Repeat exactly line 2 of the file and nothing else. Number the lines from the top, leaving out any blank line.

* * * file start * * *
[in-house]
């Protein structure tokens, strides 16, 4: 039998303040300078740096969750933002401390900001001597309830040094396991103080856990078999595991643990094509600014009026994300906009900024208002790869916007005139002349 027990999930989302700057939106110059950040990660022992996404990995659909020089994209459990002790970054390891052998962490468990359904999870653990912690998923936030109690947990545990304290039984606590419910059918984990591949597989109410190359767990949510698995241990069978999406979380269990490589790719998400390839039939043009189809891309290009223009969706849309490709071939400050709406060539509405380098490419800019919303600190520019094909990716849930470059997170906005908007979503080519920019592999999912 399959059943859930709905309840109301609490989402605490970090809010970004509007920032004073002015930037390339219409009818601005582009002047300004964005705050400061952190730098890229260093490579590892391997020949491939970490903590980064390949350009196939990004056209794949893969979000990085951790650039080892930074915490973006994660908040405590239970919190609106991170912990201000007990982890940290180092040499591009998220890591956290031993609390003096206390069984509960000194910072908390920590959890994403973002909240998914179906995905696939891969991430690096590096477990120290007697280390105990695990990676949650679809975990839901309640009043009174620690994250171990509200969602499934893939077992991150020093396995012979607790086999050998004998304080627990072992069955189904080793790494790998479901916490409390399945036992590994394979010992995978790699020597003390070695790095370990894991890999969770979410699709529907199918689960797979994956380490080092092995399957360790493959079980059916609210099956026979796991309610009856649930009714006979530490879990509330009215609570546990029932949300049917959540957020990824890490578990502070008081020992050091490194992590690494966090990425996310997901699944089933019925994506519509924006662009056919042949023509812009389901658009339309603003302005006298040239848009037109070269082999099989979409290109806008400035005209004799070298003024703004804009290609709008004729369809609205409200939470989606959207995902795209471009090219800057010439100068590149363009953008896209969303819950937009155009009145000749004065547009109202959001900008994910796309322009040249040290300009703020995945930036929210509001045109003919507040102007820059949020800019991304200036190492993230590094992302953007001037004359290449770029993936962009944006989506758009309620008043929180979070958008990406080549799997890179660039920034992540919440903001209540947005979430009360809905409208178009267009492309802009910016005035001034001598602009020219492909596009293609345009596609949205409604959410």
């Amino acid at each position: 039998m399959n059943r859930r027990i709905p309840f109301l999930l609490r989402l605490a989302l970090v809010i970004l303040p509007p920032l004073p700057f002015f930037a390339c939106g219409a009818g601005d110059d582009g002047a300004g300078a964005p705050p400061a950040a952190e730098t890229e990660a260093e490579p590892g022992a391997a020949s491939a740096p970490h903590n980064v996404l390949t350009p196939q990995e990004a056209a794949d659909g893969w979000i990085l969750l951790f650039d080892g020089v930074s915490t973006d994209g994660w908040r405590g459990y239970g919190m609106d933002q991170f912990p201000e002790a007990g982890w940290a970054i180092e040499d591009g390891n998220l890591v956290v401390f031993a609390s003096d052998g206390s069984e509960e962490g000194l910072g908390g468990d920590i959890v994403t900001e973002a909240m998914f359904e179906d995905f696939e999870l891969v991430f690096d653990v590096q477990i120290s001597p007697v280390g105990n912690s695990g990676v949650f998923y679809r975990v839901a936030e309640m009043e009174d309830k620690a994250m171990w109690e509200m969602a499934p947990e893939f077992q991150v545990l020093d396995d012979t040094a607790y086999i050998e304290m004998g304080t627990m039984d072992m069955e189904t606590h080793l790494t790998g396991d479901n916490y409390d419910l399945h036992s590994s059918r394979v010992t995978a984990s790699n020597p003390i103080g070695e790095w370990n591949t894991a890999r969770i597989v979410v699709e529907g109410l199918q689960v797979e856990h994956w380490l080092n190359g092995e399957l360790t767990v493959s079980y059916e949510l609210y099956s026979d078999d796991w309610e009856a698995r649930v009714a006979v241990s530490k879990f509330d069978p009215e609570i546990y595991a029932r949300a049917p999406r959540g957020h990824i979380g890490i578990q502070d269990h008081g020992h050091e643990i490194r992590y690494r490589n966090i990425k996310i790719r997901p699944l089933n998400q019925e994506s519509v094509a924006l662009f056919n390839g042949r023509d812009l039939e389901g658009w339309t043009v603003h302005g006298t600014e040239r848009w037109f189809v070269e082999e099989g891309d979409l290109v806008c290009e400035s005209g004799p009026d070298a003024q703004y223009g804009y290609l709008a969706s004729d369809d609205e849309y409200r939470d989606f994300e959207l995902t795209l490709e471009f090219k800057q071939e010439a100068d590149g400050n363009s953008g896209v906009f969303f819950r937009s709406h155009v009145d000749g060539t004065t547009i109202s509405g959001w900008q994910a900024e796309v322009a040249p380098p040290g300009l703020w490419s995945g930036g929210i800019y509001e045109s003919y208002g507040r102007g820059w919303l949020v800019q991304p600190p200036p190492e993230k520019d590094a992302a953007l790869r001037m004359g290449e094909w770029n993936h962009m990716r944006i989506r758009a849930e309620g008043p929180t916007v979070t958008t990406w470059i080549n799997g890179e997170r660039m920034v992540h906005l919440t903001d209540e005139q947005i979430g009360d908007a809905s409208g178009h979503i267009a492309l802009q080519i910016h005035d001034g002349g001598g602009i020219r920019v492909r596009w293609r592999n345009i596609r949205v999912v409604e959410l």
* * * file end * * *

């Protein structure tokens, strides 16, 4: 039998303040300078740096969750933002401390900001001597309830040094396991103080856990078999595991643990094509600014009026994300906009900024208002790869916007005139002349 027990999930989302700057939106110059950040990660022992996404990995659909020089994209459990002790970054390891052998962490468990359904999870653990912690998923936030109690947990545990304290039984606590419910059918984990591949597989109410190359767990949510698995241990069978999406979380269990490589790719998400390839039939043009189809891309290009223009969706849309490709071939400050709406060539509405380098490419800019919303600190520019094909990716849930470059997170906005908007979503080519920019592999999912 399959059943859930709905309840109301609490989402605490970090809010970004509007920032004073002015930037390339219409009818601005582009002047300004964005705050400061952190730098890229260093490579590892391997020949491939970490903590980064390949350009196939990004056209794949893969979000990085951790650039080892930074915490973006994660908040405590239970919190609106991170912990201000007990982890940290180092040499591009998220890591956290031993609390003096206390069984509960000194910072908390920590959890994403973002909240998914179906995905696939891969991430690096590096477990120290007697280390105990695990990676949650679809975990839901309640009043009174620690994250171990509200969602499934893939077992991150020093396995012979607790086999050998004998304080627990072992069955189904080793790494790998479901916490409390399945036992590994394979010992995978790699020597003390070695790095370990894991890999969770979410699709529907199918689960797979994956380490080092092995399957360790493959079980059916609210099956026979796991309610009856649930009714006979530490879990509330009215609570546990029932949300049917959540957020990824890490578990502070008081020992050091490194992590690494966090990425996310997901699944089933019925994506519509924006662009056919042949023509812009389901658009339309603003302005006298040239848009037109070269082999099989979409290109806008400035005209004799070298003024703004804009290609709008004729369809609205409200939470989606959207995902795209471009090219800057010439100068590149363009953008896209969303819950937009155009009145000749004065547009109202959001900008994910796309322009040249040290300009703020995945930036929210509001045109003919507040102007820059949020800019991304200036190492993230590094992302953007001037004359290449770029993936962009944006989506758009309620008043929180979070958008990406080549799997890179660039920034992540919440903001209540947005979430009360809905409208178009267009492309802009910016005035001034001598602009020219492909596009293609345009596609949205409604959410």